My first exposure to Gone Girl came when I devoured Gillian Flynn’s critically acclaimed novel in less than two days, frequently succumbing to thoughts of “just one more chapter” and finding myself still engrossed some 30 minutes later. With its captivating characters and painstakingly constructed mystery, Flynn’s complex, multi-layered thriller was the very definition of “page turner,” and when news broke that David Fincher was interested in bringing the novel to life, I couldn’t think of a better pairing.
On the morning of his fifth wedding anniversary, Nick Dunne (Ben Affleck) comes home to find the front door open, the glass coffee table in the living room destroyed, and his wife, Amy (Rosamund Pike), nowhere to be found. Detective Rhonda Boney (Kim Dickens) and Officer Jim Gilpin (Patrick Fugit) are the first responders, and they immediately get the sense that Nick isn’t telling them everything – for example, if the living room was the scene of a struggle, then why aren’t any of the photos on the mantel turned over?
That’s just one of several unanswered questions that begin popping up as Nick is scrutinized, first by the police, and then by the media as Amy’s disappearance quickly becomes headline news. Nick certainly doesn’t seem like a guy distressed about his missing wife, and as Amy’s diary entries (presented as flashbacks) begin filling in some of the blanks, we start to wonder just what else Nick might be hiding, and if he knows more about Amy’s whereabouts than he’s letting on.
In a wise move that pays dividends in the finished product, Flynn herself was tapped to write the adaptation, stripping the story down to its most important elements while still maintaining the frequent juxtaposition between Nick and Amy’s conflicting points of view. While some purists will complain that the film lacks much of the novel’s nuance and subtleties, it’s hard to find fault with a screenplay that was written by the author of the source material, particularly when the results are so impressive.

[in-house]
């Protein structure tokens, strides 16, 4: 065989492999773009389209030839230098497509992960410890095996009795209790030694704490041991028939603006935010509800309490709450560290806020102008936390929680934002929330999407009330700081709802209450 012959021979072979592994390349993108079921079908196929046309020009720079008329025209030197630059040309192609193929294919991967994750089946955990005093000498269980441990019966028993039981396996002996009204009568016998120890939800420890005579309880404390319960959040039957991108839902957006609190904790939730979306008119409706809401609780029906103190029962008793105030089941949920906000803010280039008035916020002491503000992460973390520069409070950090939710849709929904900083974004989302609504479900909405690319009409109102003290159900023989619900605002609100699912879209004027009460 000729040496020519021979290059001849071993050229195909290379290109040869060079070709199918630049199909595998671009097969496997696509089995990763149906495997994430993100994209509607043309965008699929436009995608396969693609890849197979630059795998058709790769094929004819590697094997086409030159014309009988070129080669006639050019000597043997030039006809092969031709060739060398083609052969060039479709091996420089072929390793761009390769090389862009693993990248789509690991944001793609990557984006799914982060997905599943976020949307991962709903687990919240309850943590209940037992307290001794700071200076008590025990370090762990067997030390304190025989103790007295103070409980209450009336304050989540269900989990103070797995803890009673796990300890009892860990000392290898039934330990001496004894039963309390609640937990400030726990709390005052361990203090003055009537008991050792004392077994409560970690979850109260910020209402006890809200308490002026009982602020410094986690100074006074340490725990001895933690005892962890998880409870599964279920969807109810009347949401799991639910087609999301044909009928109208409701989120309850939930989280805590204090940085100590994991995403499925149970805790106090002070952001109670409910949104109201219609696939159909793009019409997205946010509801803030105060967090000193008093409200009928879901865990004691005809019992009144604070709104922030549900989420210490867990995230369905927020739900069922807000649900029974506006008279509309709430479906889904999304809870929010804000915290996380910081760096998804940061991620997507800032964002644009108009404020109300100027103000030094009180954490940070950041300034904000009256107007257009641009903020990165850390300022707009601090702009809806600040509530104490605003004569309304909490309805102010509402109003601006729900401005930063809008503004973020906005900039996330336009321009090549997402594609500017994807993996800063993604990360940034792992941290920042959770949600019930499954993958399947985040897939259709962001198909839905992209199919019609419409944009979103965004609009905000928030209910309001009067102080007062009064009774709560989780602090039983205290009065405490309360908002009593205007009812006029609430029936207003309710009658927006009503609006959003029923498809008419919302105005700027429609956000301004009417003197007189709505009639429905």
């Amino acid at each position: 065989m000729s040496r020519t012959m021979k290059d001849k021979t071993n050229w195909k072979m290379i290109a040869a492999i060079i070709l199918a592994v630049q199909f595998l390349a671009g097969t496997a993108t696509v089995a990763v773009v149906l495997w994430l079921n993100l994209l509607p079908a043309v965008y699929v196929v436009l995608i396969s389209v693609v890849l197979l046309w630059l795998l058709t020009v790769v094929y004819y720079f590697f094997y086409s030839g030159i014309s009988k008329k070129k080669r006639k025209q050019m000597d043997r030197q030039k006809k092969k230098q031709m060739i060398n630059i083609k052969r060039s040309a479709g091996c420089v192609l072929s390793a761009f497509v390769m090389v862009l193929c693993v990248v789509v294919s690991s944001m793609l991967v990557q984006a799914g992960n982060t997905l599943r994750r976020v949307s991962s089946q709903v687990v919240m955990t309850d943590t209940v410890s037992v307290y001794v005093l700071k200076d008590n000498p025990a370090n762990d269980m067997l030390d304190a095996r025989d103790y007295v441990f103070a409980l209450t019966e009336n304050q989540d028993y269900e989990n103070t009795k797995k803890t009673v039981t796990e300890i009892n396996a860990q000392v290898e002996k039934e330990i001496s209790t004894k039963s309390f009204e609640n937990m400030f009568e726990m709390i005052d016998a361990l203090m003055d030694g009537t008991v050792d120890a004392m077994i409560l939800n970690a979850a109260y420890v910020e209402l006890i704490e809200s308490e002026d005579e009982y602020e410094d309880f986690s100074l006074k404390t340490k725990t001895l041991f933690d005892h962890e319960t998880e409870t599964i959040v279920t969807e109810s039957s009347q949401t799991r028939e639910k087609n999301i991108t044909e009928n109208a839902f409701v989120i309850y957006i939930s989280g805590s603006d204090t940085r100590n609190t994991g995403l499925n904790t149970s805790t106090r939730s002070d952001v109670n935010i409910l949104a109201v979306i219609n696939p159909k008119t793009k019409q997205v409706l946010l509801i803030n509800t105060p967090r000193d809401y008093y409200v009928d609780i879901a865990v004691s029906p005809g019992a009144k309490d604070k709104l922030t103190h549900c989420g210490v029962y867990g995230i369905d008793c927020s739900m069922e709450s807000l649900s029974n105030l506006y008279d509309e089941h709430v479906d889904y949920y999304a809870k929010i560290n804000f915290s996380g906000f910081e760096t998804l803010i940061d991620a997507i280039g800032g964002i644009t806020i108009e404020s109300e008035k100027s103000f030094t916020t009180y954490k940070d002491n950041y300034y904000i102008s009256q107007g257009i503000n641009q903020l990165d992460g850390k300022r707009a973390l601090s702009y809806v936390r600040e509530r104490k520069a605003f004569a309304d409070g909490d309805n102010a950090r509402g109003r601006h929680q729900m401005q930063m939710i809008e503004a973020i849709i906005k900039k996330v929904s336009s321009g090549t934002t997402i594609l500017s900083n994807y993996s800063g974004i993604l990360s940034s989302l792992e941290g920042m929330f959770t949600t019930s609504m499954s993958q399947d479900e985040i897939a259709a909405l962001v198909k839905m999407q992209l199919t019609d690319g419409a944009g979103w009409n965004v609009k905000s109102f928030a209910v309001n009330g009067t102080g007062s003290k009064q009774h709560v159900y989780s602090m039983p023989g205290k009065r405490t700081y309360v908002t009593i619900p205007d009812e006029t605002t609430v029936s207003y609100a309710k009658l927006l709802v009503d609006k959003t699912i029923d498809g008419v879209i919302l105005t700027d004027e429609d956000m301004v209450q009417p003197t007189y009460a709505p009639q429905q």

Fincher’s involvement is another necessary cog in the machine, as even with Flynn’s screenplay this film could easily have fallen apart in the hands of a lesser talent. Never one to shy away from the darker side of humanity, Fincher obviously feels right at home playing in this sandbox and exploring the terrible things that a once-loving couple can do to each other in times of duress. This also marks Fincher’s third collaboration with Trent Reznor and Atticus Ross, whose original score once again perfectly complements the visuals by accentuating, but never overpowering, the onscreen proceedings.
But even with all these elements in place, Gone Girl still wouldn’t work without being anchored by absolutely stellar performances across the board. Pike is at her career best, particularly in the film’s second half, and should find herself positioned as a major contender for this year’s award season. Affleck is no slouch either, being tasked with a lot of the weightier moments and nailing them like a seasoned pro. Affleck expertly plays up Nick’s winning smile and boyish charm, but there’s also an almost uncontrollable rage bubbling just beneath the surface, and his portrayal should give those Batman v Superman detractors plenty to reconsider.
Some audiences may balk at Gone Girl‘s 149-minute running time, but the film is so meticulously paced that it never really slows down long enough for moviegoers to glance at their watches. Each scene is allowed just enough time to breathe before we’re rushing onward, and every single component is so incredibly, undeniably good that you won’t want to miss a single second. Pound for pound, Gone Girl is 2014’s best offering thus far, and should prove to be stiff competition for the rest of the year.